5) Start recycling everything. Japan is a model of recycling efficiency. (A guide to garbage disposal in Japan.) We should follow their example. In most of the United States, the materials you place in the recycling bin for pick up next to the garbage can are not actually recycled. They are treated just like regular garbage. Don’t let this stop you from making the effort. The process of separating everything into recycling categories will force you to consider how much and what types of waste your household is producing. Multiply all the waste that you produce by a billion households all around the Earth and that is the scope of the problem. Clearly, something has to change. Garbage doesn’t “disappear” when it is buried in the ground. It starts to break down into chemical components which then leaches into the soil and hydrologic cycle, poisoning the garden without boundaries. This is one of those areas where we desperately need National leadership. Everything has to be recycled when you live on a planet. Everything.
6) Ride a bike. Car pool. Drive as little as possible, with a vehicle powered by the smallest adequate engine, with the best miles per gallon. The smaller the engine, the less heat it produces. We all love fast, powerful, responsive cars, but if you know what’s good for you and your children, you will love the biosphere more and reduce internal combustion of gasoline powered engines as much as possible. Goodbye Nascar. It was fun while it lasted. Plastic is a waste product created in the process of refining crude oil into gasoline. It is perhaps the most dangerous pollutant and certainly the most prevalent. It degrades slowly and is difficult to recycle effectively. The more gasoline you use, the more plastic is created. Our current strategy for dealing with all this excess plastic is to let it accumulate as a giant dead-zone in the ocean, which is twice the size of Texas and growing rapidly. By the way, there are a lot of ways to have fun that don’t involve destroying the biosphere.
7) Develop and use new energy sources that don’t heat the environment and don’t generate toxic waste that can’t be handled efficiently without poisoning the garden. Solar power. Hydroelectric energy. Wave energy. Biofuels. Geothermal power. Wind energy. Etc. The vast majority of our energy usage is brought about due to consumerism and conflict or wars between nations. We can’t afford this tribal behavior much longer and this ecological crisis should be driving an increased consciousness and global awareness of our need for cooperation, not conflict.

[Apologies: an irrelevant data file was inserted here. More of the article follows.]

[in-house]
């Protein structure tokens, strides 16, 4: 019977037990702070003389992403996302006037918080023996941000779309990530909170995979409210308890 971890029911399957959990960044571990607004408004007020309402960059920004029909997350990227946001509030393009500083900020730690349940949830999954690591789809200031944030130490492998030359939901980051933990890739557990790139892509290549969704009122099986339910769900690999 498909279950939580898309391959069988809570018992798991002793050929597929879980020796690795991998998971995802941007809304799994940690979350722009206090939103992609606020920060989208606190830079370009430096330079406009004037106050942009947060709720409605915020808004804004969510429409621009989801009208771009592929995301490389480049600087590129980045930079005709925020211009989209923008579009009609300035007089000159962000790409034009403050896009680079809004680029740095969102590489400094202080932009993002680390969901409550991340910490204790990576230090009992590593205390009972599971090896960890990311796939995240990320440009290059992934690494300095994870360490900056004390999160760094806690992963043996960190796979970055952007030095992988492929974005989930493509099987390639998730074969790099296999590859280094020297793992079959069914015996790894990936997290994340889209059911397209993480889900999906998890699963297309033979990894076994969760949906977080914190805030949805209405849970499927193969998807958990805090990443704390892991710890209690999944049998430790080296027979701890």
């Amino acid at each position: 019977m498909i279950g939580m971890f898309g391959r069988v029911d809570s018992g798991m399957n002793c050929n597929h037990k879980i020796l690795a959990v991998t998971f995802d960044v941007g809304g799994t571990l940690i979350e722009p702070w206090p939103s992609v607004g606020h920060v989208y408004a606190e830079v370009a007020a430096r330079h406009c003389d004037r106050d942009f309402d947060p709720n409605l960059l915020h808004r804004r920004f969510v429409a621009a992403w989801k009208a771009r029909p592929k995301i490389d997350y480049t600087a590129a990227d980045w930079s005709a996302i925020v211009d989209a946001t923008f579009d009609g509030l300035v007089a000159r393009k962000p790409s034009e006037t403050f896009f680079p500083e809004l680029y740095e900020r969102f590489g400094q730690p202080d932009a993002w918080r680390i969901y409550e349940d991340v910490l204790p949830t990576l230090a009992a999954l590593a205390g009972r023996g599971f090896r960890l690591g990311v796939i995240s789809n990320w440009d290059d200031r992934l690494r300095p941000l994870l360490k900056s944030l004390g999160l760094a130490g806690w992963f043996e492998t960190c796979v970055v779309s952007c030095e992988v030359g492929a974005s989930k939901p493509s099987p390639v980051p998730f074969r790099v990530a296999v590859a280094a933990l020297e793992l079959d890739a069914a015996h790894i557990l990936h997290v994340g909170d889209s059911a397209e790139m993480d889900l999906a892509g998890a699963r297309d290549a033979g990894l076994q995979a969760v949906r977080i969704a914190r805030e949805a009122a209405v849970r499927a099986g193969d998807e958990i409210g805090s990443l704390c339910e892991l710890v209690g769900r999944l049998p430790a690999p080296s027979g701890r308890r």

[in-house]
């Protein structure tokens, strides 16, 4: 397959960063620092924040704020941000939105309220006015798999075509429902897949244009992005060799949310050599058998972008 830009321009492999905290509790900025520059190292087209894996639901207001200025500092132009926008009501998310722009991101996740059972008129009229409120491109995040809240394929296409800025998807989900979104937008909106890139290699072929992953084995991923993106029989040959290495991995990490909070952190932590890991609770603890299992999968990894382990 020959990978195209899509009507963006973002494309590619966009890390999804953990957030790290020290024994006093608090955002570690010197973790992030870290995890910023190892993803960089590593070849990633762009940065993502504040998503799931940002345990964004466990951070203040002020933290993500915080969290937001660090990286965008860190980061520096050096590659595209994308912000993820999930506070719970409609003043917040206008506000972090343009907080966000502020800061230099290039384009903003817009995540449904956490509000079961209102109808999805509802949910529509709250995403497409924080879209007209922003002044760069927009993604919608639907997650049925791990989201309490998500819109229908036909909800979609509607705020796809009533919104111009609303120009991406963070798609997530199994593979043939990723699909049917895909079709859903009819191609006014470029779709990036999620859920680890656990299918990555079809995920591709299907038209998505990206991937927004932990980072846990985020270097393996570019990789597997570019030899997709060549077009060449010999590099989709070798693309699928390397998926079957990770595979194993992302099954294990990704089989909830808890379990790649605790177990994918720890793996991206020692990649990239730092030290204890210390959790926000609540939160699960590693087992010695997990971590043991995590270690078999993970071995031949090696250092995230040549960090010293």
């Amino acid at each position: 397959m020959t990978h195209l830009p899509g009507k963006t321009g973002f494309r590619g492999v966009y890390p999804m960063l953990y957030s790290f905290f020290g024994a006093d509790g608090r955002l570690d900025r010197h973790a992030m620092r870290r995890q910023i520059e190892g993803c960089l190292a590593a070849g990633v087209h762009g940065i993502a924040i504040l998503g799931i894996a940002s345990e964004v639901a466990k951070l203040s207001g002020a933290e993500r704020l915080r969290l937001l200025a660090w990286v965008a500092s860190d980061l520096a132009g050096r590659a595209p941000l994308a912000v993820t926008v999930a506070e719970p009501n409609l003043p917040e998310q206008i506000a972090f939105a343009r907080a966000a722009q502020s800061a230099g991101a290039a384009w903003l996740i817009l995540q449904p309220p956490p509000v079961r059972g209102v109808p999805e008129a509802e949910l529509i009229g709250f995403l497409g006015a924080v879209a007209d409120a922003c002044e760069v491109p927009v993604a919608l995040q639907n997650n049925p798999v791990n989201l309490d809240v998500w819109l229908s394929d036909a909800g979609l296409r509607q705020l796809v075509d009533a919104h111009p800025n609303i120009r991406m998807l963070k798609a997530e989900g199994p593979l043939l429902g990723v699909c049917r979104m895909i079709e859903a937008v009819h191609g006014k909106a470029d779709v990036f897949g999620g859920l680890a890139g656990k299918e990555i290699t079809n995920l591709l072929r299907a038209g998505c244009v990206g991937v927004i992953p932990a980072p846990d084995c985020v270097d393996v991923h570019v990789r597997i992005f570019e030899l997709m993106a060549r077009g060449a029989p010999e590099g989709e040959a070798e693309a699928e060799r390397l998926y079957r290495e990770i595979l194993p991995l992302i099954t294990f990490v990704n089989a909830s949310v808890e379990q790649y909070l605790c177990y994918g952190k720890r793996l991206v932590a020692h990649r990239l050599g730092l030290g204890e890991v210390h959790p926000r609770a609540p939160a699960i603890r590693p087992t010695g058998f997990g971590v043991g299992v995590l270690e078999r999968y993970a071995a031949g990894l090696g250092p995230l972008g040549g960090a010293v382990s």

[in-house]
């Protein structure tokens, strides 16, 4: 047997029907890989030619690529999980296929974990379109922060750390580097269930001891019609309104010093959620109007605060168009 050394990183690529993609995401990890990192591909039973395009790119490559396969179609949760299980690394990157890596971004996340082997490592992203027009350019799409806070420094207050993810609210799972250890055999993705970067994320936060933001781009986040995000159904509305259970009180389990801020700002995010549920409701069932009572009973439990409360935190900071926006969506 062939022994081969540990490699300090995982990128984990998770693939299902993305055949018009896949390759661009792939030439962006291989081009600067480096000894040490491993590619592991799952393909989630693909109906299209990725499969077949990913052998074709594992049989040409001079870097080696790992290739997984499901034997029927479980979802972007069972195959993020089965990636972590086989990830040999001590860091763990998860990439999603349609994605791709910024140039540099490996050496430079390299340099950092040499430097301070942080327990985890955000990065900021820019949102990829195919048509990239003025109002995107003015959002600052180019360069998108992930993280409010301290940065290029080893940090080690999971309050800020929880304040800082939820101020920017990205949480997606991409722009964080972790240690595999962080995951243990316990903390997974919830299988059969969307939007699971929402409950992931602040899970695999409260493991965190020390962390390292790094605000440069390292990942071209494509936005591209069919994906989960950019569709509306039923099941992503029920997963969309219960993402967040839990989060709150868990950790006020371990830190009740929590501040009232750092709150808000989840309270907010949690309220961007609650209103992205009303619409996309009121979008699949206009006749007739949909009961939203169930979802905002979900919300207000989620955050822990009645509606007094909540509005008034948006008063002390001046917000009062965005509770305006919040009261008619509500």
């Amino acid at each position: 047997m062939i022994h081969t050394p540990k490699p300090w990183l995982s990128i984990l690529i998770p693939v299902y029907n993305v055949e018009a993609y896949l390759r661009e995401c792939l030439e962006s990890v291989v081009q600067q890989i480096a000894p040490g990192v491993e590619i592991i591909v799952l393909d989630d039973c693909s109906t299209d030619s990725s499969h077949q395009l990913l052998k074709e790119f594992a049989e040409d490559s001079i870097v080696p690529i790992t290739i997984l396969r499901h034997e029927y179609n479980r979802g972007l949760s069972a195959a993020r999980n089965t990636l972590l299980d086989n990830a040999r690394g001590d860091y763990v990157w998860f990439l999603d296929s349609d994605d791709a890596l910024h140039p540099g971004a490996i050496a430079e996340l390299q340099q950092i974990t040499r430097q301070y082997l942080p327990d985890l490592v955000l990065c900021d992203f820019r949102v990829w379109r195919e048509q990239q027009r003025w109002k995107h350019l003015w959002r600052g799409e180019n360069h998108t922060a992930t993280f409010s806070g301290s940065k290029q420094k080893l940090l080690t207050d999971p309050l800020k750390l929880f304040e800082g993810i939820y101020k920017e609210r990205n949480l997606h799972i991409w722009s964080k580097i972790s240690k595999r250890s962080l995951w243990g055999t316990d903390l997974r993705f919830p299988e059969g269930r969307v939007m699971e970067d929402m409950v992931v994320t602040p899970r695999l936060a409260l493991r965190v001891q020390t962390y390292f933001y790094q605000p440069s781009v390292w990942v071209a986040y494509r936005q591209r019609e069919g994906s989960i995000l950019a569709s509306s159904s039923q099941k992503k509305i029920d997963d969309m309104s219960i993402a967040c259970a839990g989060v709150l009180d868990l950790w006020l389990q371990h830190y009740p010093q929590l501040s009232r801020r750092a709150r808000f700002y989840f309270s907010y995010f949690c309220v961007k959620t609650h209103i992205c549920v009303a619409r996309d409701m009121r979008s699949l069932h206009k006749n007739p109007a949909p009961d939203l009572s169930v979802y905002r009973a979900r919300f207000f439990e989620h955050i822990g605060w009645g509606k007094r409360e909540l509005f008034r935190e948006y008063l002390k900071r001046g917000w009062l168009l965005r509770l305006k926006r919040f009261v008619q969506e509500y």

8) Renounce Consumerism. Stop buying junk you don’t need that ends up in the garbage. Stop producing junk other people don’t need which ends up in the garbage. There is no such thing as garbage, just things that must be recycled. No more paper-printed magazines, books and junk mail. That’s what computer ebooks and email is for. Paper is made out of trees that are better suited producing oxygen for us to breathe. All necessary physical products should be built to last and made so they can be easily repaired or upgraded.
9) Clean up pollution whenever you see it and where ever you find it. Instead of taking a vacation, take a clean-up-pollution trip. Start locally, clean up the neighborhood and then the city where you live and then expand outward. In a garden without boundaries, there is no good place where pollution can be hidden.
10) Get people and corporations to stop all unnecessary burning and combustion of trees and other plants. If you enjoy breathing, stop cutting down trees! Cutting down trees is not a long term solution for reducing wild fires. Fires are easier to start and spread because combustion (internal combustion of engines and external burning of trees) is raising the atmospheric temperature. Cutting down trees because they are too close to power lines is stupid. Planting trees is certainly an excellent idea but leaving living trees alone is a much better idea. Plants are the most efficient oxygen producing machines imaginable. You can’t see it but plants are steadily releasing a cloud of oxygen all the time. If we destroy all our plants, the oxygen in the atmosphere will drop to about 1% and all the animals will drop dead. We humans have an ancient and holy Pact with plants: You take care of us and we’ll take care of you. It’s way past time we live up to our side of the bargain.
Almost all great wealth is derived from exploiting environmental resources which should be managed for the benefit of all beings, not just mankind and most certainly not just for the benefit of a few obscenely wealthy sociopaths who supposedly own the “rights” to exploit shared natural resources. Most wars are fought over the control of natural resources, and the ability to exploit them. War is incredibly expensive in terms of energy and fuel usage, and spreads huge amounts of pollution and toxins. For decades, fossil fuel corporations knowingly destroyed our planet’s biosphere for short-term profits. As Bernie Sanders describes so eloquently in his Green New Deal, Step 2: We need to “End the Greed of the Fossil Fuel Industry and Hold them Accountable.”
11) Support as much as possible other Ecological Restoration Groups. Send them money or help them in person. We all gotta work together towards this shared goal of a healthy biosphere.
12) Share with other people and with other animals, the resources available to you. All the species and all the races are equally important in the ecology of the biosphere. Value wild plants and animals as much or more than cultivated plants and animals. Seek diversity: There is strength and health. Share this post. Share these ideas. Share food from your garden.
Call to action.
What time is it? I’ll tell you what time it is. It’s time to throw out the ordinary clock and calendar and use MONAD to tell the planetary time and date. It’s time to take care of the atmosphere, the soil and the flowing water and all of Earth’s plants that give us life. It’s time to become a Neo-Agrarian Gardener, and celebrate and cultivate the garden without boundaries which is the biosphere. It’s time to slow down our hectic pace and get back to Mother Nature?
Are you willing to take on the role of planetary gardener? Are you willing to take responsibility for your garden without boundaries? Will you commit to help restore the Earth’s biosphere? We need everyone on board. Recruit all the members of your family, all your friends, both real and Facebook friends. If all of us work together, we can still make this planet a paradise.